Skip to main content

Looking ahead to 2014

A Long, Hard Season
I had an uncomfortable moment when I looked at my calendar and realized that the last time I played my MHR campaign was in mid-October.  There's been one gathering of my group since then, but we were very short-handed and tried out the FATE character/campaign creation rules instead.
The reason is simple: work, family, and the holidays.  And since my job is deeply connected to the observance of Christmas, it doesn't get any easier.  We schedule our games consistently every other week.  In November I had work on the 1st, gamed on the 15th, and then the 29th was Thanksgiving weekend.
In December, the 13th is when my son is celebrating his birthday (by catching the new Hobbit movie), and the 27th is two days after Christmas.  I'll be free because I will likely not be traveling, but I suspect I'll be the only one.  That means December will be a complete bust.
Going Forward
One of the biggest problems I have is that I will get into the bad habit of screwing with the format of my game.  It's probably something related to an un-diagnosed attention-related disorder, but it also happens when things aren't going quite right.  For example, when the gaming schedule isn't working out, or players' attendance gets iffy, or when we have a bad gaming session.  There's an inclination to start throwing spaghetti against the wall and hoping that something will manifest itself that works.  (As a side note, this tends to happen in real life now and then.)
There's a wise voice inside my head that is suggesting that this cycle tends to crop up around December anyways, as indicated by a lot of memories of spending time hanging around my in-laws' house making notes about gaming campaigns.  That same voice suggests that I should just build this into a regular creative cycle: build a campaign that runs January to October, then take two months to re-energize, plan, and build.  It would be like how television series are written and shot mostly during the off-season.  If there's any weekend that miraculously comes up as free in those two months, play board games or something similar.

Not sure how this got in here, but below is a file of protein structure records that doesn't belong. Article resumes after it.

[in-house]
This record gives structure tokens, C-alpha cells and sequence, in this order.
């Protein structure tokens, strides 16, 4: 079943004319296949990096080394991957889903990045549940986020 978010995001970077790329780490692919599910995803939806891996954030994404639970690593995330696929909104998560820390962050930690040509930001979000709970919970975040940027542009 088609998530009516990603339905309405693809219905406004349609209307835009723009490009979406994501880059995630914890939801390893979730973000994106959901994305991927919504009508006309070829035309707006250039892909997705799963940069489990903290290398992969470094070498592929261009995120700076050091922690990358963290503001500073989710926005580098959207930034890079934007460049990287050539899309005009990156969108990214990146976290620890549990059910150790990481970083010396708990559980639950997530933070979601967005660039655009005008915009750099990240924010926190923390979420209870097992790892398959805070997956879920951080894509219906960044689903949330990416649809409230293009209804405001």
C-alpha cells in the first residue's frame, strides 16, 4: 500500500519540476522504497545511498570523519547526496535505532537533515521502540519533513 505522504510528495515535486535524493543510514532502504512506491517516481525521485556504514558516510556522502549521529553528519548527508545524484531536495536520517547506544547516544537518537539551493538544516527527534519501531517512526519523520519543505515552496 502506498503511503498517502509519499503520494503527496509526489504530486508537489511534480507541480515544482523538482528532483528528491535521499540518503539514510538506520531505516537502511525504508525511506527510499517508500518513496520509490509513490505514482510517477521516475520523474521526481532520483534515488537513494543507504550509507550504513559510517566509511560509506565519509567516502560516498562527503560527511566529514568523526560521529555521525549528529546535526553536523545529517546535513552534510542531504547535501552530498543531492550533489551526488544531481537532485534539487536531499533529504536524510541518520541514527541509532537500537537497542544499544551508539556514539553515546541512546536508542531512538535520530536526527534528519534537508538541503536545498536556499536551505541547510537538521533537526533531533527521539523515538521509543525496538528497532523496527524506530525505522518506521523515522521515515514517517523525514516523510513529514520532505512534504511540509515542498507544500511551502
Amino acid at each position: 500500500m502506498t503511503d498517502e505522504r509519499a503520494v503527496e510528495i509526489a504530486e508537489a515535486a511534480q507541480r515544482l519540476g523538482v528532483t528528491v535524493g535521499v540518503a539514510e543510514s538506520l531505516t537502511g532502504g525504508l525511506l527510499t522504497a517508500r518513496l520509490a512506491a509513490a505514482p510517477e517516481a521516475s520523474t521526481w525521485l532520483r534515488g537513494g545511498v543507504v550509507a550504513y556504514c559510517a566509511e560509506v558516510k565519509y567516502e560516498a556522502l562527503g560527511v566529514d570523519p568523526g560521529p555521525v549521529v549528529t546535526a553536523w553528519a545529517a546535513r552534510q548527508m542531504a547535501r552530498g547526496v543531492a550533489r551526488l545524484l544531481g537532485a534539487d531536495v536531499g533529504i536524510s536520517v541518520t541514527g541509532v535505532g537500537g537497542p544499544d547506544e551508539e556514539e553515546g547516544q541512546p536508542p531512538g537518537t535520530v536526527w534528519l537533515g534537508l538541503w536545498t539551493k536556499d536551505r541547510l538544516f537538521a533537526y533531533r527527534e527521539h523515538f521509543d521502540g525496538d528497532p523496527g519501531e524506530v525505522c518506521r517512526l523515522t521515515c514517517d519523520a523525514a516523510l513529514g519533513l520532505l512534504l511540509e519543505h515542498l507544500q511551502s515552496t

I also can look more at the calendar and try to find the problem dates.  One of the March dates has a problem with my kids' school schedule. April 18 is Good Friday.  If I know there's going to be a gap in game play, I can try to structure scenarios around it.

This seems like a good line of reasoning.  Your feedback is appreciated.


Popular posts from this blog

A First Look at Prowlers and Paragons

For a long time I've been in the market for a new supers RPG.  Since running Marvel Heroic Roleplaying a few years ago, I've been looking at other games, including some that had been passed by the general public, e.g. DC Heroes Third Edition or Silver Age Sentinels.  This was based on the notion that supers RPG's are so niche and so under-performing as a general part of the RPG world that just because the game wasn't making a splash didn't mean it wasn't good.

Plus, I have my own tastes about what I like in a supers RPG, which I've touched on from time to time here, but to summarize I like a game that feels like a comic book, doesn't get bogged down in too much detail, but allows for PC growth and development in a tangible game-system way.  I also don't want to spend hours on character creation using a spreadsheet.  For that matter, it would be an added bonus if it could also accommodate a large number of players and didn't have glaring options…

Hexcrawling a City, an early look

One thing I've been slowly working on for the last year is another fantasy sandbox campaign.  My prior one was generally map-based, although a city featured prominently in it.  As time went by, it lost a lot of its "sandbox" quality and became more directed on my part.  In the process, I think it lost something.

So, after being away from fantasy for a solid year, it's time to get back to it.  I spent some of that last year thinking about cities.   Some fantasy RPG treat cities on a very detailed level, with maps of streets, etc.  But while that's fun "map porn" for GM's, how often would the players actually be seeing or using a map like that?  And how long would it take for them to just accrue that knowledge by exploring the city.  I've lived in my current city seven years, with a car, and I don't know how all the cities line up.  What I know are areas, neighborhoods, etc. some intimately, others not so much.  And if I was going to a new cit…

Large modular dungeon tiles

I made five 4" by 4" dungeon tiles, which is 80 square inches, almost twice my usual batch of tiles.  When added to what I've done already, this is how big a single room I can make:

14 by 14 squares, with four squares to spare.  That's a pretty big room (70 feet to a side).  If I wanted to mix it up, I could build something like this:

I'm probably going to take a little break from this project.  It has turned out well, but until I'm closer to doing a fantasy game I'm going to focus on the games I'm actually doing.
Speaking of which, it's game night tonight...